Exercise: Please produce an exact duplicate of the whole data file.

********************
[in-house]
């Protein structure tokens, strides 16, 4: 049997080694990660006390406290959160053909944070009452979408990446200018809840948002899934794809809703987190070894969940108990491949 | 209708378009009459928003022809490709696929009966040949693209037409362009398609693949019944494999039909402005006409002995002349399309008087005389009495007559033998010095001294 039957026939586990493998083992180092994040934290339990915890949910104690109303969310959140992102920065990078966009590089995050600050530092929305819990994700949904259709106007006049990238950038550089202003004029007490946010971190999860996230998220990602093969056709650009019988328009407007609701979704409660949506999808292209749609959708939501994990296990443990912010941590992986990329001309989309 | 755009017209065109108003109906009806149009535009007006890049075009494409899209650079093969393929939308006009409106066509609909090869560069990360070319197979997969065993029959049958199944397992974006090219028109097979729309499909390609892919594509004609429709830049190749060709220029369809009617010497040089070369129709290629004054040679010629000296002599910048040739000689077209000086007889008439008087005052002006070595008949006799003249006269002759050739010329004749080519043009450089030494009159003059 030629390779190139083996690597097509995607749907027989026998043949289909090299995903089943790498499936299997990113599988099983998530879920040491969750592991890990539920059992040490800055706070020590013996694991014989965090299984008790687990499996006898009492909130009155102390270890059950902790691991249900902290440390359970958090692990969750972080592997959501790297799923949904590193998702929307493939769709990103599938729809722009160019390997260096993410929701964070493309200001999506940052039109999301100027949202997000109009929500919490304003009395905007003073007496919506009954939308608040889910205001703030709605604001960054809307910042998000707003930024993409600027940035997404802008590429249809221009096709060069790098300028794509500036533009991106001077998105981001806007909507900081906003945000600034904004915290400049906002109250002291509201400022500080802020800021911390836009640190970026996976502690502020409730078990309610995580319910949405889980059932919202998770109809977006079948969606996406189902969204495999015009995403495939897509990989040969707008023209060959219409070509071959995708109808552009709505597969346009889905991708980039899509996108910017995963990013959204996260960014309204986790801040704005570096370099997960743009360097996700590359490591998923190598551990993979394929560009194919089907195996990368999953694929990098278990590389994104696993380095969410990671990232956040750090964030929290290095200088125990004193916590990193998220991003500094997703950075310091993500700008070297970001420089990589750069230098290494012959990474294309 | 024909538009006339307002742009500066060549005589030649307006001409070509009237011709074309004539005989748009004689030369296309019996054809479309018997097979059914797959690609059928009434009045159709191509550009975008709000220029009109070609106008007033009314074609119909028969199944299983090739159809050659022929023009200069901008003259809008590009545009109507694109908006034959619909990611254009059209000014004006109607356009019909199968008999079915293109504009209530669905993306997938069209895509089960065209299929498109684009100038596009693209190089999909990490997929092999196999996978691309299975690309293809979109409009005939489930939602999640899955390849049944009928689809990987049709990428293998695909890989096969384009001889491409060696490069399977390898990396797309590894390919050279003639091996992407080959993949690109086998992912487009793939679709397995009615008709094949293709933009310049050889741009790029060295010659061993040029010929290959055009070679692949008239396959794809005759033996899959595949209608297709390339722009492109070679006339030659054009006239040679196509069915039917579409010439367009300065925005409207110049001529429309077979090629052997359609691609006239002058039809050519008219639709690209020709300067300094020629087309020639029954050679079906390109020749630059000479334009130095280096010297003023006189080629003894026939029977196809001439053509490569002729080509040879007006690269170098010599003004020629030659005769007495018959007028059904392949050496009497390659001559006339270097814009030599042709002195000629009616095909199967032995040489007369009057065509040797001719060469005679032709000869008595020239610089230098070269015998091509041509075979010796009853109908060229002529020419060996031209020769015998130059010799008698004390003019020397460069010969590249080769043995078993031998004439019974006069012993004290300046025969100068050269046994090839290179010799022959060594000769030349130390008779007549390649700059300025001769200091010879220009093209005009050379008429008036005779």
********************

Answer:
[in-house]
């Protein structure tokens, strides 16, 4: 049997080694990660006390406290959160053909944070009452979408990446200018809840948002899934794809809703987190070894969940108990491949 | 209708378009009459928003022809490709696929009966040949693209037409362009398609693949019944494999039909402005006409002995002349399309008087005389009495007559033998010095001294 039957026939586990493998083992180092994040934290339990915890949910104690109303969310959140992102920065990078966009590089995050600050530092929305819990994700949904259709106007006049990238950038550089202003004029007490946010971190999860996230998220990602093969056709650009019988328009407007609701979704409660949506999808292209749609959708939501994990296990443990912010941590992986990329001309989309 | 755009017209065109108003109906009806149009535009007006890049075009494409899209650079093969393929939308006009409106066509609909090869560069990360070319197979997969065993029959049958199944397992974006090219028109097979729309499909390609892919594509004609429709830049190749060709220029369809009617010497040089070369129709290629004054040679010629000296002599910048040739000689077209000086007889008439008087005052002006070595008949006799003249006269002759050739010329004749080519043009450089030494009159003059 030629390779190139083996690597097509995607749907027989026998043949289909090299995903089943790498499936299997990113599988099983998530879920040491969750592991890990539920059992040490800055706070020590013996694991014989965090299984008790687990499996006898009492909130009155102390270890059950902790691991249900902290440390359970958090692990969750972080592997959501790297799923949904590193998702929307493939769709990103599938729809722009160019390997260096993410929701964070493309200001999506940052039109999301100027949202997000109009929500919490304003009395905007003073007496919506009954939308608040889910205001703030709605604001960054809307910042998000707003930024993409600027940035997404802008590429249809221009096709060069790098300028794509500036533009991106001077998105981001806007909507900081906003945000600034904004915290400049906002109250002291509201400022500080802020800021911390836009640190970026996976502690502020409730078990309610995580319910949405889980059932919202998770109809977006079948969606996406189902969204495999015009995403495939897509990989040969707008023209060959219409070509071959995708109808552009709505597969346009889905991708980039899509996108910017995963990013959204996260960014309204986790801040704005570096370099997960743009360097996700590359490591998923190598551990993979394929560009194919089907195996990368999953694929990098278990590389994104696993380095969410990671990232956040750090964030929290290095200088125990004193916590990193998220991003500094997703950075310091993500700008070297970001420089990589750069230098290494012959990474294309 | 024909538009006339307002742009500066060549005589030649307006001409070509009237011709074309004539005989748009004689030369296309019996054809479309018997097979059914797959690609059928009434009045159709191509550009975008709000220029009109070609106008007033009314074609119909028969199944299983090739159809050659022929023009200069901008003259809008590009545009109507694109908006034959619909990611254009059209000014004006109607356009019909199968008999079915293109504009209530669905993306997938069209895509089960065209299929498109684009100038596009693209190089999909990490997929092999196999996978691309299975690309293809979109409009005939489930939602999640899955390849049944009928689809990987049709990428293998695909890989096969384009001889491409060696490069399977390898990396797309590894390919050279003639091996992407080959993949690109086998992912487009793939679709397995009615008709094949293709933009310049050889741009790029060295010659061993040029010929290959055009070679692949008239396959794809005759033996899959595949209608297709390339722009492109070679006339030659054009006239040679196509069915039917579409010439367009300065925005409207110049001529429309077979090629052997359609691609006239002058039809050519008219639709690209020709300067300094020629087309020639029954050679079906390109020749630059000479334009130095280096010297003023006189080629003894026939029977196809001439053509490569002729080509040879007006690269170098010599003004020629030659005769007495018959007028059904392949050496009497390659001559006339270097814009030599042709002195000629009616095909199967032995040489007369009057065509040797001719060469005679032709000869008595020239610089230098070269015998091509041509075979010796009853109908060229002529020419060996031209020769015998130059010799008698004390003019020397460069010969590249080769043995078993031998004439019974006069012993004290300046025969100068050269046994090839290179010799022959060594000769030349130390008779007549390649700059300025001769200091010879220009093209005009050379008429008036005779």